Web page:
The recent passing of 94-year-old Grand Ole Opry star Little Jimmy Dickens, along with the late 2014 death of the Cajun Cowboy, Jimmy C. Newman, gave us pause to consider the dwindling list of country music elders. Below are the oldest remaining nationally known country music performers.
Diminutive Little Jimmy Dickens, 94, passed away January 2 in Nashville
Dr. Ralph Stanley -- Born in McClure, Virginia on Feb. 25, 1927, along with his guitarist older brother Carter, Stanley was part of the Clinch Mountain Boys. The band was formed in 1946 and became one of the most celebrated bluegrass outfits in the history of the genre. The brothers soon came to rival Bill Monroe, the big dog of the bluegrass world at the end of World War II. The Stanleys recorded for the eclectic King Records label originally; James Brown, another King artist, was present when the Stanley's recorded "Finger Poppin' Time" and was said to be highly impressed.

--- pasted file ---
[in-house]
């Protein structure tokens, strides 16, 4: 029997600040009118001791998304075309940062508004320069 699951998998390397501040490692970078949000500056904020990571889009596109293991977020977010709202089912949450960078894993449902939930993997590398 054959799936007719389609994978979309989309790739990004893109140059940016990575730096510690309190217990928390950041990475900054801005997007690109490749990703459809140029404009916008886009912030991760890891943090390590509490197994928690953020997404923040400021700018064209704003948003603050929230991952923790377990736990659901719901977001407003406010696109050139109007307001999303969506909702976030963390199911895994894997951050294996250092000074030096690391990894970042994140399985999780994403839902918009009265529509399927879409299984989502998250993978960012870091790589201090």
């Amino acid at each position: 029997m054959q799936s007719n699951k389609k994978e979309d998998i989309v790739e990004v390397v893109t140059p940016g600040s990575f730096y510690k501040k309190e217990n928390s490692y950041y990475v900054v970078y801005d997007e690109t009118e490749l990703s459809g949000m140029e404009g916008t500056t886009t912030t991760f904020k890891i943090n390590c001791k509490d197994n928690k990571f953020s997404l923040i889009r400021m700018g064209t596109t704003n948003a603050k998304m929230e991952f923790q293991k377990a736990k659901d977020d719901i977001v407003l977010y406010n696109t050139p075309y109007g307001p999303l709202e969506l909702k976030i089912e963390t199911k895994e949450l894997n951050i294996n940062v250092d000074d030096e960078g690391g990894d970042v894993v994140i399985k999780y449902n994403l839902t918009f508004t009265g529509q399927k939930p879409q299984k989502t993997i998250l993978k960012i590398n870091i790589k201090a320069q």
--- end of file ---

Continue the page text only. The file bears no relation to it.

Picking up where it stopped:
The brothers moved to Columbia Records in early 1949, which caused Monroe to leave the label and move to Decca, where he recorded his classic material. With the passing of Carter Stanley in 1967, Ralph Stanley carried on alone. Stanley won a Grammy for his 2002 a capella performance of "O Death" in the box office smash O Brother, Where Art Thou. He continues to record and perform. In 2006 he was awarded a National Medal of Arts. His next album, set to be recorded in the next few months, will be produced by Jim Lauderdale and Buddy Miller.More »